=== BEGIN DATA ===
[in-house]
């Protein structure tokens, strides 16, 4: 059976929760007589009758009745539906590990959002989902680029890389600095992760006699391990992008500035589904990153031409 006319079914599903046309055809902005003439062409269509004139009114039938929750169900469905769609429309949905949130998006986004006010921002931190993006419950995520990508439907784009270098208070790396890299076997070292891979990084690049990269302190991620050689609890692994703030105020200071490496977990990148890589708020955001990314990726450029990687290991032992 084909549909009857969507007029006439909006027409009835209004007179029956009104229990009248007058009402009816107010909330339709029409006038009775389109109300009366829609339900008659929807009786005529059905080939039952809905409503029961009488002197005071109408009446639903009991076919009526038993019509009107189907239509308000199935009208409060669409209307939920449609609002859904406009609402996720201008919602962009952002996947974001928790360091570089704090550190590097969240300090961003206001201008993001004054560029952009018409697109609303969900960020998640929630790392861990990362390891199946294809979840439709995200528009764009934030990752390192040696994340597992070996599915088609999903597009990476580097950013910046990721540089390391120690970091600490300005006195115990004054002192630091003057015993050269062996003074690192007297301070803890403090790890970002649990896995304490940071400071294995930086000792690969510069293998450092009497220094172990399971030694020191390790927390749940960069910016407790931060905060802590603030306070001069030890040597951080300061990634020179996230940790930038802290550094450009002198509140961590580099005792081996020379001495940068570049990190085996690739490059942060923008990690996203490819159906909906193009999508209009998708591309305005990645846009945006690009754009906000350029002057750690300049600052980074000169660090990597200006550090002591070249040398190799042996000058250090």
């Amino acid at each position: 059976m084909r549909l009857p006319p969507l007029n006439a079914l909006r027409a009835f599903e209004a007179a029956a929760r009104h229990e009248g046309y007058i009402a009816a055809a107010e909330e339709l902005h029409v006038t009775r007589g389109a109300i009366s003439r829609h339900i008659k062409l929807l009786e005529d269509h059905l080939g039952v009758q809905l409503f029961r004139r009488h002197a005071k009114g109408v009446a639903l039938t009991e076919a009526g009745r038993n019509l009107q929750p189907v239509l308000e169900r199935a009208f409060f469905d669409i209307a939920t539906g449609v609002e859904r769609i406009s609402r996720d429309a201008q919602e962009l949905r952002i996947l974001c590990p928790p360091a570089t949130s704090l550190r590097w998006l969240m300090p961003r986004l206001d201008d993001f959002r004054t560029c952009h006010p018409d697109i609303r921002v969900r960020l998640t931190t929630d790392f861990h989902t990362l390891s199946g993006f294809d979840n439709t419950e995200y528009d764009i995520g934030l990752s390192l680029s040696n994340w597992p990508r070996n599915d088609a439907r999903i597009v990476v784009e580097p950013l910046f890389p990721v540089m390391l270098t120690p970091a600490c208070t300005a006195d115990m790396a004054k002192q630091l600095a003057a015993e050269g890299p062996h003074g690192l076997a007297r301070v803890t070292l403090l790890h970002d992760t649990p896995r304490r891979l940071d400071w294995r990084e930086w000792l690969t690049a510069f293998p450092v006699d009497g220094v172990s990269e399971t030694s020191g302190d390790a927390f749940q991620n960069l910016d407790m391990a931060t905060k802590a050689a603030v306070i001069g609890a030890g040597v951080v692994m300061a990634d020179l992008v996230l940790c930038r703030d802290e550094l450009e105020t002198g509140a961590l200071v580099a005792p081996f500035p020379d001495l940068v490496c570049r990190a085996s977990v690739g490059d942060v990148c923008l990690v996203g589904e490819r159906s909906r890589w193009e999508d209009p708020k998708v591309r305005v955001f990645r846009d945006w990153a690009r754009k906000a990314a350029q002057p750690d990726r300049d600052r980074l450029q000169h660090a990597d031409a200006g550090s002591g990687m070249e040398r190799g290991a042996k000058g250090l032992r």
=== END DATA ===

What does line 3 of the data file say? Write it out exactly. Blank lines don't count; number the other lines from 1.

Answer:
């Amino acid at each position: 059976m084909r549909l009857p006319p969507l007029n006439a079914l909006r027409a009835f599903e209004a007179a029956a929760r009104h229990e009248g046309y007058i009402a009816a055809a107010e909330e339709l902005h029409v006038t009775r007589g389109a109300i009366s003439r829609h339900i008659k062409l929807l009786e005529d269509h059905l080939g039952v009758q809905l409503f029961r004139r009488h002197a005071k009114g109408v009446a639903l039938t009991e076919a009526g009745r038993n019509l009107q929750p189907v239509l308000e169900r199935a009208f409060f469905d669409i209307a939920t539906g449609v609002e859904r769609i406009s609402r996720d429309a201008q919602e962009l949905r952002i996947l974001c590990p928790p360091a570089t949130s704090l550190r590097w998006l969240m300090p961003r986004l206001d201008d993001f959002r004054t560029c952009h006010p018409d697109i609303r921002v969900r960020l998640t931190t929630d790392f861990h989902t990362l390891s199946g993006f294809d979840n439709t419950e995200y528009d764009i995520g934030l990752s390192l680029s040696n994340w597992p990508r070996n599915d088609a439907r999903i597009v990476v784009e580097p950013l910046f890389p990721v540089m390391l270098t120690p970091a600490c208070t300005a006195d115990m790396a004054k002192q630091l600095a003057a015993e050269g890299p062996h003074g690192l076997a007297r301070v803890t070292l403090l790890h970002d992760t649990p896995r304490r891979l940071d400071w294995r990084e930086w000792l690969t690049a510069f293998p450092v006699d009497g220094v172990s990269e399971t030694s020191g302190d390790a927390f749940q991620n960069l910016d407790m391990a931060t905060k802590a050689a603030v306070i001069g609890a030890g040597v951080v692994m300061a990634d020179l992008v996230l940790c930038r703030d802290e550094l450009e105020t002198g509140a961590l200071v580099a005792p081996f500035p020379d001495l940068v490496c570049r990190a085996s977990v690739g490059d942060v990148c923008l990690v996203g589904e490819r159906s909906r890589w193009e999508d209009p708020k998708v591309r305005v955001f990645r846009d945006w990153a690009r754009k906000a990314a350029q002057p750690d990726r300049d600052r980074l450029q000169h660090a990597d031409a200006g550090s002591g990687m070249e040398r190799g290991a042996k000058g250090l032992r």